If Obama does this job the way that America needs him to, and the way that I believe he can, he will do nothing less than change the way that African-Americans are perceived by a great majority of the U.S. population. And if he does less than that, he will also change the way African-Americans are perceived. Considering the stacked deck of national misery Obama stands to inherit, this was what scared me.

And last night, it all changed. He was asked a question about the qualification of Sarah Palin to serve as President. This might have been the Jackie Robinson moment. A lesser man would’ve been offended, would’ve taken the hate and fear-mongering that the Republican campaign has thrown at him, would’ve taken the overt lack of qualification of the lovely, doubtlessly charming, and wildly underqualified Ms. Palin and would’ve balled up his metaphysical fist and gotten ugly.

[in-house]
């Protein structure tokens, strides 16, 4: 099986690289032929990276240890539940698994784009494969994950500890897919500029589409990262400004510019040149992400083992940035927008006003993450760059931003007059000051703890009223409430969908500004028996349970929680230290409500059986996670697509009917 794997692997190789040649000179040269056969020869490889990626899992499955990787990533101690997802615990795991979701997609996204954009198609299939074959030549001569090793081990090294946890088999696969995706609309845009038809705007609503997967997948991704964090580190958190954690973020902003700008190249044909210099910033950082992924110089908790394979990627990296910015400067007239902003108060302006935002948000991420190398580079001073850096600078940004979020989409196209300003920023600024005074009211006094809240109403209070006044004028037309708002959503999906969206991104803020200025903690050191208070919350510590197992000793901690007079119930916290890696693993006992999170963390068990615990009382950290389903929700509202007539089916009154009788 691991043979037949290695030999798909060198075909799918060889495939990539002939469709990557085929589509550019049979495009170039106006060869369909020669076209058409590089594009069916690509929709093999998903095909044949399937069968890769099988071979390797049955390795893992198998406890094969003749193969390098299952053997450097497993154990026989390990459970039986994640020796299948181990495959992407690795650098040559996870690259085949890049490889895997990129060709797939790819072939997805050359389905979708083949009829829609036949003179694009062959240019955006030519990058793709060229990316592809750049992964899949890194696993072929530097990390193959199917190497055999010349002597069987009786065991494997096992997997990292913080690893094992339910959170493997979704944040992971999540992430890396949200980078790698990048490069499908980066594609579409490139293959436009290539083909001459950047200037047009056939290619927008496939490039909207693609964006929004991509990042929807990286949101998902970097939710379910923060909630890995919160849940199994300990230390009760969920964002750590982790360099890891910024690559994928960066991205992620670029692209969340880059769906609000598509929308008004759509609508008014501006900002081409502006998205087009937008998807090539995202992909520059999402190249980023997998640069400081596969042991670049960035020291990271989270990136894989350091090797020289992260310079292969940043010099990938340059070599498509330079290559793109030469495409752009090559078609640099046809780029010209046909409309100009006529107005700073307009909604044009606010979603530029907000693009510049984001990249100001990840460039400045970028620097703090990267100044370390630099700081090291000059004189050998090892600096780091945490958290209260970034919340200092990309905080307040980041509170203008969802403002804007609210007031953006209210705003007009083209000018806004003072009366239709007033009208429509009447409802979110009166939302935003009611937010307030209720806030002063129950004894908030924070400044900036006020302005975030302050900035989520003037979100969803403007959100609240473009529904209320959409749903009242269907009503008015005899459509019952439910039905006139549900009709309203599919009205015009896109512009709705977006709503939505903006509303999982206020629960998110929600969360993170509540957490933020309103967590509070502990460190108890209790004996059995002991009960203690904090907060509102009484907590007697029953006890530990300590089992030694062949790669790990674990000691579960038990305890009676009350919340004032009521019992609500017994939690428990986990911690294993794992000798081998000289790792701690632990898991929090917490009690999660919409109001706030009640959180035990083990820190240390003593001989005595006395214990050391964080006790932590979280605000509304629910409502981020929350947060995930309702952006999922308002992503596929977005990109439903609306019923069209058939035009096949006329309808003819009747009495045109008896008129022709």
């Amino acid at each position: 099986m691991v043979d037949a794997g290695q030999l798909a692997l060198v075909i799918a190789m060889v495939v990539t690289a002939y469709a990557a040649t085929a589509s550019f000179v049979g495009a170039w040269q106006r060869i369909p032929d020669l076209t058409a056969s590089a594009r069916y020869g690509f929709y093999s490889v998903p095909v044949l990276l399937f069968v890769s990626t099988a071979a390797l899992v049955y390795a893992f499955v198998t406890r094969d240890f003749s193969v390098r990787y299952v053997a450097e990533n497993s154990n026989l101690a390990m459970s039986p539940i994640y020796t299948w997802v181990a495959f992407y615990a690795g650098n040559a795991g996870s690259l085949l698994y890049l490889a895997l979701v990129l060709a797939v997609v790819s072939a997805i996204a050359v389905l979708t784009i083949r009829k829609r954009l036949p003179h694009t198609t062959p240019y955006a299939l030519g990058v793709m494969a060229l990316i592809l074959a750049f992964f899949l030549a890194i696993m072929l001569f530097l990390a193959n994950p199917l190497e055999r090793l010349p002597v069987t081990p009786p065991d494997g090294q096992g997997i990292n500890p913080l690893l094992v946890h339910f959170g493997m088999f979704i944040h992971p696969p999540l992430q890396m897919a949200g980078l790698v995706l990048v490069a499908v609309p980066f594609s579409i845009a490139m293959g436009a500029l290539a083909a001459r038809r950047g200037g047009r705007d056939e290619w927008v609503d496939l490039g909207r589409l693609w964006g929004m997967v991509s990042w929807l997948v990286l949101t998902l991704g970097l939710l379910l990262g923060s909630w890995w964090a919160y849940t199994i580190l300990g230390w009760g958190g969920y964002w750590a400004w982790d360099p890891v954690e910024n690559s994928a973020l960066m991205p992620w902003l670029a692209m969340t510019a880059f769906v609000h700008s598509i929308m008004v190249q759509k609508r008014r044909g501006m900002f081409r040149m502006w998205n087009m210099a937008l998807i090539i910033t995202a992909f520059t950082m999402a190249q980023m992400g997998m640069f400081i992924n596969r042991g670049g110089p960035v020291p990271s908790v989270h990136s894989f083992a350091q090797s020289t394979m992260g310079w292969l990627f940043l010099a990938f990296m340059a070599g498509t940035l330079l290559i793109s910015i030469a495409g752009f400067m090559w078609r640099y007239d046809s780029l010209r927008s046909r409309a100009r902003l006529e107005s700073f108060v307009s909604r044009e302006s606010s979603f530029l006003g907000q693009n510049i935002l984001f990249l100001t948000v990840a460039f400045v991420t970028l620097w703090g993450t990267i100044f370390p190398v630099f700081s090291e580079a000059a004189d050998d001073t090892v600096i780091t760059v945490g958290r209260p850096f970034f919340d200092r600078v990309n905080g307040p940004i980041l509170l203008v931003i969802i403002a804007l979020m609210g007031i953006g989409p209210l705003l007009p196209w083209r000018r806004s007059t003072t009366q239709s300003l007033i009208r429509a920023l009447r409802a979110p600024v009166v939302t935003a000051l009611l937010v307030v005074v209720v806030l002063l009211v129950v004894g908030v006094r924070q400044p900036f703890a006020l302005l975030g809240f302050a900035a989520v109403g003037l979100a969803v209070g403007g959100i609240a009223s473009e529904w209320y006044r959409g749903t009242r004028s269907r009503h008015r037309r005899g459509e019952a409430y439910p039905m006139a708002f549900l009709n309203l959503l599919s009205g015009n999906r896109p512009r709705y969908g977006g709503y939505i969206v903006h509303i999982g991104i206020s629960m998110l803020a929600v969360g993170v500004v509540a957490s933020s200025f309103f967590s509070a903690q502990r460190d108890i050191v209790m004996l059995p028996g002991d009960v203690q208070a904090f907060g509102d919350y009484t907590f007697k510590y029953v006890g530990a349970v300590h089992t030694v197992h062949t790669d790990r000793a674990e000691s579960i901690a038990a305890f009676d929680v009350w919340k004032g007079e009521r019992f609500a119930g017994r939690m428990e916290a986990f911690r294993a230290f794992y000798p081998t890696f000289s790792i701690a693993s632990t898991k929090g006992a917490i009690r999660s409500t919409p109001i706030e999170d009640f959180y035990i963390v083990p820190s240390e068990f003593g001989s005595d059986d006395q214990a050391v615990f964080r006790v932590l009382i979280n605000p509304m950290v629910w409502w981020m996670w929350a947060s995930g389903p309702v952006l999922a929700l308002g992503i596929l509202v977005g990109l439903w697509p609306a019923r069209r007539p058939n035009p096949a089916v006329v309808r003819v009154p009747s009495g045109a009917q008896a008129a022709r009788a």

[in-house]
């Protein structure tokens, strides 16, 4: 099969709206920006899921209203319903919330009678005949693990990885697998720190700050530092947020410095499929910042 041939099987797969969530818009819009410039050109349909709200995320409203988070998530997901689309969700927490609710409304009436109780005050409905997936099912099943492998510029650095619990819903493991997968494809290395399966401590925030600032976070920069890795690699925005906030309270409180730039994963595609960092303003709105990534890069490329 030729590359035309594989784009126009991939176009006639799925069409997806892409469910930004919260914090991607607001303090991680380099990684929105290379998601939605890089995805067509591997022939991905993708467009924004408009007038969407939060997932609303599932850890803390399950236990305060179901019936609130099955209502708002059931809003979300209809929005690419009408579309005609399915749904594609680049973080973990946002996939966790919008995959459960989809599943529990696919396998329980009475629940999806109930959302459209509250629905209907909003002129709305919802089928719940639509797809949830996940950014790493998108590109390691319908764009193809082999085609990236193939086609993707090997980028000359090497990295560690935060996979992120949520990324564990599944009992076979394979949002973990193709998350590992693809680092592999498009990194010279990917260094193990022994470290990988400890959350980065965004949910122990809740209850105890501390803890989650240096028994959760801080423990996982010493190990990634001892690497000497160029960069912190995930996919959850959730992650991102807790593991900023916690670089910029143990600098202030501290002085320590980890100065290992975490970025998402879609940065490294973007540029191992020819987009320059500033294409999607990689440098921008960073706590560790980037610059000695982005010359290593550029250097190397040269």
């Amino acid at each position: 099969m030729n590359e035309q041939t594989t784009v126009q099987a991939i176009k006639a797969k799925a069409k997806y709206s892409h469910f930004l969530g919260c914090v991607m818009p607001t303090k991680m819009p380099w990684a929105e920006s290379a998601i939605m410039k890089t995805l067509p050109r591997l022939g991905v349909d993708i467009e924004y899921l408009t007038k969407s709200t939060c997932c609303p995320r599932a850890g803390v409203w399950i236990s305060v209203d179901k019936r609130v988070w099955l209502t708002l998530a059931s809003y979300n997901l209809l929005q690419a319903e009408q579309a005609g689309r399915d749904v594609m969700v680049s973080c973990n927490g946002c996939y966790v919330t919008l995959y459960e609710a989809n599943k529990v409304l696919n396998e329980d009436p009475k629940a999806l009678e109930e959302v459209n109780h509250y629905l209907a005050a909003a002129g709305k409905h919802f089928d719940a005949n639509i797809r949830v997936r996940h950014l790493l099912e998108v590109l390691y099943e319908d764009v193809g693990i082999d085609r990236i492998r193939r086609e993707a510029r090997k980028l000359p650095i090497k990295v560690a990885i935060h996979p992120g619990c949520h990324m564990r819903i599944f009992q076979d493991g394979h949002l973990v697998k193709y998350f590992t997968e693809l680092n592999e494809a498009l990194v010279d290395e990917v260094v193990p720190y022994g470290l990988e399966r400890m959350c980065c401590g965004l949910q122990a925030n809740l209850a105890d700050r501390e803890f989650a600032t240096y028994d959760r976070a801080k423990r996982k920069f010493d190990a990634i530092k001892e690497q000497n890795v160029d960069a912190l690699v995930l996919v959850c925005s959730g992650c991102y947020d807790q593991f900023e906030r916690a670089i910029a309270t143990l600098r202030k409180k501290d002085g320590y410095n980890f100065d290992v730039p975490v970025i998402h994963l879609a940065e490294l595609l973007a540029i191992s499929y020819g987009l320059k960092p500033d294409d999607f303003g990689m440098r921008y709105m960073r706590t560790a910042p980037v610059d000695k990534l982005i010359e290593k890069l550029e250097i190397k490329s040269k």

Obama didn’t take the bait. He said it was up to the voters. In that moment, he was Jackie Robinson. The pitcher threw inside and he hit the dirt. But he wouldn’t charge the mound, wouldn’t even act like the incident (or in this case two years of mud-slinging, from his nationality to his faith to his name) even bothered him. He got up, got back in the batters’ box, and indicated that it was time for the game to decide the merits of the players, not the color of their skin, or their odd middle name, or their irrelevant alleged association with “dangerous radicals”.

I know how the rest of the game went many times for Robinson. He lined out base hits, stole bases, made great catches, won countless victories for his team, and was generally known as a player’s player. He was so great that even the people who were predisposed not to like him had to admire him.